Captain’s Log No. 2 – Microbes: The Good, the Bad, and the Ugly…

November 7-10, 2008

Well, let’s start with the ugly…The beginning of the expedition was marked by an unusual number of team members being sick, including yours truly…and I mean it, sick with antibiotics needed! This has never happened to me in the 7 years of having this expedition. I guess there is a first time for everything.

It is a good thing that we have a doctor on the team and she has been very busy the first week. Jut was the first to be hit and then the bug started to spread; even though Jut was in San Pedro recovering. Then my turn…Sore throat, congestion…unhappy me but with a good doctor, the sun of the altiplano, and so many lakes to deal with, everything is now back to normal. Other than that, I am not sure that anyone of us has escaped some level of this bug, whatever it is. That’s for the bad microbes. But now, everybody is well and this episode has not decreased the productivity of the team, far from that…Now for the good microbes…They are everywhere and this is why we are here.

Nathalie showing a sample of subsurface microbial life on the shore of Laguna Lejia

We have settled in Chillyfornia, on the Chilean side of the altiplano. We had a warm welcome from the volcano Lascar. Quiet until our arrival, it has started to show some venting activity. I am starting to wonder if it did not recognize us after its last year’s tantrum (see HLP 2007 ). Nothing alarming, just volutes of water vapor. Still…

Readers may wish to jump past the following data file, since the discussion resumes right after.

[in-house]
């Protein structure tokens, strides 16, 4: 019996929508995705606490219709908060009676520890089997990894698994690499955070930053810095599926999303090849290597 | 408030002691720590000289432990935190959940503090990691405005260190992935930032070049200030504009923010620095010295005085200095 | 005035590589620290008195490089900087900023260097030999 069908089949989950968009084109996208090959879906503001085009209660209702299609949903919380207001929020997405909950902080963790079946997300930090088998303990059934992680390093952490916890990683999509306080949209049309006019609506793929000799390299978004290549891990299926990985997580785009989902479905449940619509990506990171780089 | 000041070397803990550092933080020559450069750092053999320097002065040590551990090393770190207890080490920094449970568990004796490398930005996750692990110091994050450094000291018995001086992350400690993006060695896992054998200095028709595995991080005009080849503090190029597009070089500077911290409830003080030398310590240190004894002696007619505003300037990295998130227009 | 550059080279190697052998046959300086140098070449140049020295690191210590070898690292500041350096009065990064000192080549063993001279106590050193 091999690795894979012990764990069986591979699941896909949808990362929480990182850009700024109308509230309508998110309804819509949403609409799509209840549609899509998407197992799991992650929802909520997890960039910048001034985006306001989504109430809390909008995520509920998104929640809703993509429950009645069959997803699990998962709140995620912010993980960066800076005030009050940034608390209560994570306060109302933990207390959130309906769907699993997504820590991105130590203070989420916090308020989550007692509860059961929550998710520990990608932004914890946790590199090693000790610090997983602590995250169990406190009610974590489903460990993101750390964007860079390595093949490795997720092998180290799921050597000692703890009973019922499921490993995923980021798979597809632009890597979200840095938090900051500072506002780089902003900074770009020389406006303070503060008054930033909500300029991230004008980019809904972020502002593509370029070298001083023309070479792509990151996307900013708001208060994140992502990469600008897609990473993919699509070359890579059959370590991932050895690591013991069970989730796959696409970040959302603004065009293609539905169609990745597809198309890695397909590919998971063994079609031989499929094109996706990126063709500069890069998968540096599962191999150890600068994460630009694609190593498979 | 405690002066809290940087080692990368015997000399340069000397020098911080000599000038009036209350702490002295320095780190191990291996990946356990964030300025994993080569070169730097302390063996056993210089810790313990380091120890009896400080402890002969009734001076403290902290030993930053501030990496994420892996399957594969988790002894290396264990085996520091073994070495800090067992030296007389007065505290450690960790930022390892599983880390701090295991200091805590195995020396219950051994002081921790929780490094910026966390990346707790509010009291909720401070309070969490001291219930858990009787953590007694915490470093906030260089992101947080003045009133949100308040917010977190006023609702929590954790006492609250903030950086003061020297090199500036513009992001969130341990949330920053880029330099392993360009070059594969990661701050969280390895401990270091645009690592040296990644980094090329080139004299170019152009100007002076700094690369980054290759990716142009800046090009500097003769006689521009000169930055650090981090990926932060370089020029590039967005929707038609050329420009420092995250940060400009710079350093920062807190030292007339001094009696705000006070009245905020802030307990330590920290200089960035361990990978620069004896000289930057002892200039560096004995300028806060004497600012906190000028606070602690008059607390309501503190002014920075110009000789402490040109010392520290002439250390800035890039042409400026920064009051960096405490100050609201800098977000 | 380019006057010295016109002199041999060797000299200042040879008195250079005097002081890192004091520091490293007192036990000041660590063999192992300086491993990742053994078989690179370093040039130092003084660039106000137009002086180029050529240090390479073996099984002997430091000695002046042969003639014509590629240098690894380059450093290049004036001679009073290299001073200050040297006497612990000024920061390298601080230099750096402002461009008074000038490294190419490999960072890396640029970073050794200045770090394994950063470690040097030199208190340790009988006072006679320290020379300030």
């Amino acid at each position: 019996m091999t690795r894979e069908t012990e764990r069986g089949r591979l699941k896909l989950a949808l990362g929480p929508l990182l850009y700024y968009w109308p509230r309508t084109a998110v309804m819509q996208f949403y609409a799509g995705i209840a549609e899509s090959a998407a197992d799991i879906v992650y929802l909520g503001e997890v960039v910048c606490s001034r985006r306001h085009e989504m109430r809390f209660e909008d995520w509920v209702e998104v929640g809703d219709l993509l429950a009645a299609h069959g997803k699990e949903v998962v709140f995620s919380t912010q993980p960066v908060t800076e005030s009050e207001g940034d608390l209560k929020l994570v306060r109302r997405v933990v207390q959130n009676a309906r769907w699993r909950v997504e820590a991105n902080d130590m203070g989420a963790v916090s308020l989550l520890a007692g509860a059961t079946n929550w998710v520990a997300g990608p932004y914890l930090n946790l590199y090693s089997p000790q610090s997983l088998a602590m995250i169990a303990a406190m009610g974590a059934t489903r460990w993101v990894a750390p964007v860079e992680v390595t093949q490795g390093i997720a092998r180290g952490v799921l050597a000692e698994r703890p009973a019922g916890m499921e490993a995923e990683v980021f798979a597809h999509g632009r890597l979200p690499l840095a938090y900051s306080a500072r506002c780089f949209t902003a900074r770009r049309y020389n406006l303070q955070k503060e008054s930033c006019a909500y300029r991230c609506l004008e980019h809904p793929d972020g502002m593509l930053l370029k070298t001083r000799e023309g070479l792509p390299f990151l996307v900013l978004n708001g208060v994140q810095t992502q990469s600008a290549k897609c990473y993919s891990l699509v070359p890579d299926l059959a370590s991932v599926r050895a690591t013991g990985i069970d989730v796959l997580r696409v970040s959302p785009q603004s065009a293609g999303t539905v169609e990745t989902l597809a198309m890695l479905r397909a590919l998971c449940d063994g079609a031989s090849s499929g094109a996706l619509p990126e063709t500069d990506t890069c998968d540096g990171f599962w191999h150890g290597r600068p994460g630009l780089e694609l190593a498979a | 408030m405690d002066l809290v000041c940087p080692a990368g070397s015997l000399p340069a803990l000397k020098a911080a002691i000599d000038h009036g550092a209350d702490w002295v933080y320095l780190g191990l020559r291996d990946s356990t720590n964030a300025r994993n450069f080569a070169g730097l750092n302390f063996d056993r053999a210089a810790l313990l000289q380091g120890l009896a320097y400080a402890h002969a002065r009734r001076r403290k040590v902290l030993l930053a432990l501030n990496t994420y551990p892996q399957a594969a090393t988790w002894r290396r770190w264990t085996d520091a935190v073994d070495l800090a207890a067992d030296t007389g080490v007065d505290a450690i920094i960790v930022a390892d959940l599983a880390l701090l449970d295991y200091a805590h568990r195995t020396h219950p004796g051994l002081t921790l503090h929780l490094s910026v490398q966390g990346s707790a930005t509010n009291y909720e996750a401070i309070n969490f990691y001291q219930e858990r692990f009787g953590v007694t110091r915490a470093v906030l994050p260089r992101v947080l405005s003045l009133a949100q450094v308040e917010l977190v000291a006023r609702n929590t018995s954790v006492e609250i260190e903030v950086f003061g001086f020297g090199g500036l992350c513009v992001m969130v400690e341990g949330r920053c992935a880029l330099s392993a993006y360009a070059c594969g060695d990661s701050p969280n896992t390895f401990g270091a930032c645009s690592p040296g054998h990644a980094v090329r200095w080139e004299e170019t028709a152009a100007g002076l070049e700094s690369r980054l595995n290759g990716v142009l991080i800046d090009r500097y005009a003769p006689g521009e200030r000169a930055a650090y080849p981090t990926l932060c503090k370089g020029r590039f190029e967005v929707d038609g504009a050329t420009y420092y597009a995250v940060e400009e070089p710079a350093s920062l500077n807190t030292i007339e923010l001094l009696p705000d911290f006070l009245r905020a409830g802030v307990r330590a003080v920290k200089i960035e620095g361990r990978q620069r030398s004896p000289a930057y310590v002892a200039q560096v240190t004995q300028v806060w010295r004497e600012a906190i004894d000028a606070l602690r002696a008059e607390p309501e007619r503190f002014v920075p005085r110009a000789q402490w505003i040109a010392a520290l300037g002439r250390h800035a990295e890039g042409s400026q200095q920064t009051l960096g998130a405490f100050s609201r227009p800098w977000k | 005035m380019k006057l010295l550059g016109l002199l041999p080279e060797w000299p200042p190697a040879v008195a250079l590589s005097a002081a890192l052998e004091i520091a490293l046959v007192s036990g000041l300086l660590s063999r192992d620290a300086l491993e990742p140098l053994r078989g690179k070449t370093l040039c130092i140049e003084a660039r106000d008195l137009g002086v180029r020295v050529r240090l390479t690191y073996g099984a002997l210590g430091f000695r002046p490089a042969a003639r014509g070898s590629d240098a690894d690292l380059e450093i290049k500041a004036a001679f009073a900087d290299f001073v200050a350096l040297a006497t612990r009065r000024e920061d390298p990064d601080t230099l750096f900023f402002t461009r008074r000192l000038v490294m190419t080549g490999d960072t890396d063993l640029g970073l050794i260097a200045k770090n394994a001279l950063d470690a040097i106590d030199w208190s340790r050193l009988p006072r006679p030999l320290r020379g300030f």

Chillyfornia is our home away from home. The camp is remarkably organized thanks to the logistical talent of Cristian and Victor and also to the energy of the entire team who took only two hours to set it up. Our “office” at 4,200 m is equipped with a satellite phone and internet connection – which I am proud to say is faster than any connection in San Pedro- (Edmond’s explanation is that we are closer to the satellites in space). The office doubles as a medical room, which was fairly busy last week due to the rampaging bug and the daily medical exams of the team by the good doctor Claudia, who is fantastic. You never feel sick no matter how bad you are. She always laughs. Of course, she is an ER doctor so I suppose that a few colds are not that scary to her. She is running after us for her physiological exams daily, which proves that we still have enough energy to try to escape her.

The office is a good place to convene at night after dinner. The team goes through the daily data, views photos shot during the day, or to simply chat.

The other central place is the dinning room. This is the largest tent in the camp. This year we have two cooks, David (who was with us last year) and his charming wife, always smiling Benita, who serves as his assistant. David is a great cook and the team is grateful for that. Nothing like warm soup at 5:00 pm to welcome the team back to camp when we are returning from the field. We are exposed all day long to the assaults of the altiplanic wind, the cold temperatures, and the salt of the lakes and this is a nice pause before going through the samples and all the data collected. We share this space with the porters, guides, and drivers, which makes for a good crowd. We are about 20 people total this year. A little community in the middle of the altiplano, only surrounded by the breathtaking beauty of the volcanoes, the sun setting on lava flows, the moon light at night on those peaks and the millions of stars larger than plates in the sky, diamond beaconing in the crisp night.